The proposed SATs boycott throws up once more the arguments for and against this form of assessment.
Many in education will tell you that the current SATs process is more about school accountablilty to government than it is to parents and children. How can an externally marked set of 45 minutes (and shorter) tests be of more value than the professional judgement and ongoing assessments of the teachers who work with those being tested everyday?
One of the major conerns with the current system is the public naming and shaming of schools through the publication of crude and potentially humiliating ‘League Tables’. Few would argue that it it important for children and parents to have some form of reported level at the end of their time in primary school but the current system puts so much stress and worry on the shoulders of the nation’s 11 year olds it’s no surprise that in some quarters they are being reported as less happy than their peers around the world. When neighbouring schools in Scotland and Wales don’t have this regime, it does seen odd that the English Education system still demands it. Indeed Key Stage 1 SATs are now internally marked and the government overnight, got rid of Key Stage 3 SATs, leaving one to wonder why Y2 and Y9 teachers appear to be trusted to assess students internally but not Y6 staff!
So, the answer remains unclear. Assessement for who?
Students are far better served by accurate teacher assessements based on knowing each individually and using informed judgements alongside internal summative and formative evidence. The use of such a range of information negates the possibility of students having an ‘off day” and seriously damaging their chances with a misleading and inaccurate result.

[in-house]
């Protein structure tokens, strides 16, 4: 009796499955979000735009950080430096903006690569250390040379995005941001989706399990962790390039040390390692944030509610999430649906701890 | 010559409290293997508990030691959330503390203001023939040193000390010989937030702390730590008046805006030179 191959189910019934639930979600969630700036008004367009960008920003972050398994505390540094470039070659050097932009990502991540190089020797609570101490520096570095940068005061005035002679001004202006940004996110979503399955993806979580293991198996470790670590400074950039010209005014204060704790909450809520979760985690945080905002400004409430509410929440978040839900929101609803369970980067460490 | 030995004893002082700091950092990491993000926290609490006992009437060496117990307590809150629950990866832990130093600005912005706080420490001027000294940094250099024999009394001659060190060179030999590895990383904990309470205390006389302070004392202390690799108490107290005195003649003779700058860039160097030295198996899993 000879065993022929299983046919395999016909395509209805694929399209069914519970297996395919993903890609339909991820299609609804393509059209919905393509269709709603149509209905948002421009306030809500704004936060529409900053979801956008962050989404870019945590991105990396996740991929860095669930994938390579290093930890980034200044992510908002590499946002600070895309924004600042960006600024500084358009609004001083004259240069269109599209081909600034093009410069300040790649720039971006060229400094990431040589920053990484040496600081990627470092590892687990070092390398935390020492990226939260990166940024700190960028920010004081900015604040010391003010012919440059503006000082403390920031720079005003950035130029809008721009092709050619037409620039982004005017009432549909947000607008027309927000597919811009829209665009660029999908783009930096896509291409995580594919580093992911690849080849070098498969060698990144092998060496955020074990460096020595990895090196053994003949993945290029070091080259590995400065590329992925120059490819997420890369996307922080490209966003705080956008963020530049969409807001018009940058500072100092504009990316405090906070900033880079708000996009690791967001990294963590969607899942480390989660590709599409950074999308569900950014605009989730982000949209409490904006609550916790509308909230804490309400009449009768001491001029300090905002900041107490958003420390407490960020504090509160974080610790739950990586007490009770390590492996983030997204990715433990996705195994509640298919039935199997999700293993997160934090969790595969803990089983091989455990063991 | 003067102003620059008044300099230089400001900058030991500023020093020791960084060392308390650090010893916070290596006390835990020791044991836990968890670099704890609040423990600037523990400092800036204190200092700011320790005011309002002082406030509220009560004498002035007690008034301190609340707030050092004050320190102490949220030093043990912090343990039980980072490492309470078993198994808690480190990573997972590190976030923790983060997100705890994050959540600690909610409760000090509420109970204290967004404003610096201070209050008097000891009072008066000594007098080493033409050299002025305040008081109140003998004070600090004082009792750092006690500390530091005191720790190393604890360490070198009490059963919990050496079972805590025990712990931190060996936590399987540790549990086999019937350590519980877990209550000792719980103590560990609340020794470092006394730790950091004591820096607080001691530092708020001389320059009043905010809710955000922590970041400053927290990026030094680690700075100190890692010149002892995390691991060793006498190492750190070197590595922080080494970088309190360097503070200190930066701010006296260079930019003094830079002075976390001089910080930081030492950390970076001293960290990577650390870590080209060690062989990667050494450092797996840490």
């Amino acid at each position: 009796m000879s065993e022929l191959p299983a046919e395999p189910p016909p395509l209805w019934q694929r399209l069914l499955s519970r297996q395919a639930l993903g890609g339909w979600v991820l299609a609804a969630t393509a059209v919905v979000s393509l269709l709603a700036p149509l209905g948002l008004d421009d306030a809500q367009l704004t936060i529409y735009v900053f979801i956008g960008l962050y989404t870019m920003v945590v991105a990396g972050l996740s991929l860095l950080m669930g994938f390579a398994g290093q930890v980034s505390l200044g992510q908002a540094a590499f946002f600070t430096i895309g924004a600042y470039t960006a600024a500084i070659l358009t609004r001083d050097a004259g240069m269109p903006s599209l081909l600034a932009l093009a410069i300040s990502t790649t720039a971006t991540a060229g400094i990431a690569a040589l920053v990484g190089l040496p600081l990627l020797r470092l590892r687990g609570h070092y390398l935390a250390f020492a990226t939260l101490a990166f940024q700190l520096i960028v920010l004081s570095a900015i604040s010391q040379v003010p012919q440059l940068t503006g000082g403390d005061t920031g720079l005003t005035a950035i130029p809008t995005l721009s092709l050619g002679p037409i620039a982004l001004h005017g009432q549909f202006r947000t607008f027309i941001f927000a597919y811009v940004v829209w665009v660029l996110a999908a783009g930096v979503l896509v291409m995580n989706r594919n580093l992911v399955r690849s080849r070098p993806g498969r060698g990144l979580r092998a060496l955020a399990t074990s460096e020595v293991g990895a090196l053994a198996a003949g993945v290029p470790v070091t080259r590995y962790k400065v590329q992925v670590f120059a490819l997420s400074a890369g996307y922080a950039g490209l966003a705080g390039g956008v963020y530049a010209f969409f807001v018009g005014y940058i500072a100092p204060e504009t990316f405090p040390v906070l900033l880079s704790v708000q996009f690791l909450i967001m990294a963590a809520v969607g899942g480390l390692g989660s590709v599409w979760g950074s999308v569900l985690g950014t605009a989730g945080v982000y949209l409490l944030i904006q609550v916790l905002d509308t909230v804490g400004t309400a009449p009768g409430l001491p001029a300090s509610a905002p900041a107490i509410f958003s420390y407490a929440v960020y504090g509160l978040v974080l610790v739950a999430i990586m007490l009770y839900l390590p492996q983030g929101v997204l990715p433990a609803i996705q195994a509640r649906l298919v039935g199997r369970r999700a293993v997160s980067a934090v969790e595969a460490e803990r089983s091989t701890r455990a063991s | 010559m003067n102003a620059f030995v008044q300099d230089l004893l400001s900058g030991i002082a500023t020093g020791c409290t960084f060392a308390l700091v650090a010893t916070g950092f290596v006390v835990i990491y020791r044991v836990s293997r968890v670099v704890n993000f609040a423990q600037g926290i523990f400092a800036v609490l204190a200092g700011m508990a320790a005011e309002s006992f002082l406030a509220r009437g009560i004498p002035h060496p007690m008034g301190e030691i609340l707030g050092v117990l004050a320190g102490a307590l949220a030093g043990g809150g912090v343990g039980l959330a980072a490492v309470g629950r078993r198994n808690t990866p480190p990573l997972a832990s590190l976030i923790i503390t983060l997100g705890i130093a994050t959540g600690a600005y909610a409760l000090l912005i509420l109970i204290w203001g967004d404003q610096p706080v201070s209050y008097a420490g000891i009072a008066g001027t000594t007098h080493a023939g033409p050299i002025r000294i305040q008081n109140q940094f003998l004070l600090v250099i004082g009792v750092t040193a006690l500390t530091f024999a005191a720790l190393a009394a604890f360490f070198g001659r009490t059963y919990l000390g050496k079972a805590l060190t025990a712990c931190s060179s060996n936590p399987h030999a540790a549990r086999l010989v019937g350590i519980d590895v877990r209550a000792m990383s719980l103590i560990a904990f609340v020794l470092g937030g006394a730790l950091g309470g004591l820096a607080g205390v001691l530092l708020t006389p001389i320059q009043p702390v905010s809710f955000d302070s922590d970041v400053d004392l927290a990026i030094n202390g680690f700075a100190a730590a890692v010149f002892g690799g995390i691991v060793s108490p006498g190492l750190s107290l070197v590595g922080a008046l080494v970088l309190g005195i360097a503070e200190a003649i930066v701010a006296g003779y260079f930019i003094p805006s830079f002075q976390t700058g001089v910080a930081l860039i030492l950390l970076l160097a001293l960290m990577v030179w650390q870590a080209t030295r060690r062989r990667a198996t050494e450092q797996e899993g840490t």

Parents want to an accurate picture of their children’s attainment and how they can improve and build on this.
Staff don’t want to spend weeks and months narrowing the curriculum down to drilling for exams that allow others to judge their performance and ability in the classoom. They want to give children creative, exciting learning opportunities – this obviously doesn’t sit well with the SATs regime.
Schools don’t want to be unfairly judged against other schools based on a questionable set of data that is constantly plagued with inaccuracies and marking fiascoes. Schools want collaboration, not competition and the pitting of one against the other through misleading League Tables and crude positions.
Local Authorities would also surely wlecome a reporting system that was accurate and enabled them to support local need ensuring all children left primary school with a love of learning, an understaning where they are and what they need to do to improve.
High schools would welcome the opportunity to work with primary colleagues to ensure tansition was as smooth as possible. This surely means getting together over assessments to unpick the reality of students ability over the snapshots currently provided through extenal national assessments.
It’s hard to find an argument in favour of the current system, it only appears to be useful as a political tool where figures can be used to support claims of success due to government intervention here, failure due to not following government intervention there. It will be interesting to see what happens over the next couple of weeks. The main three parties believe education is a potential vote winner – here’s a great chance to make a real difference to schools, children and families.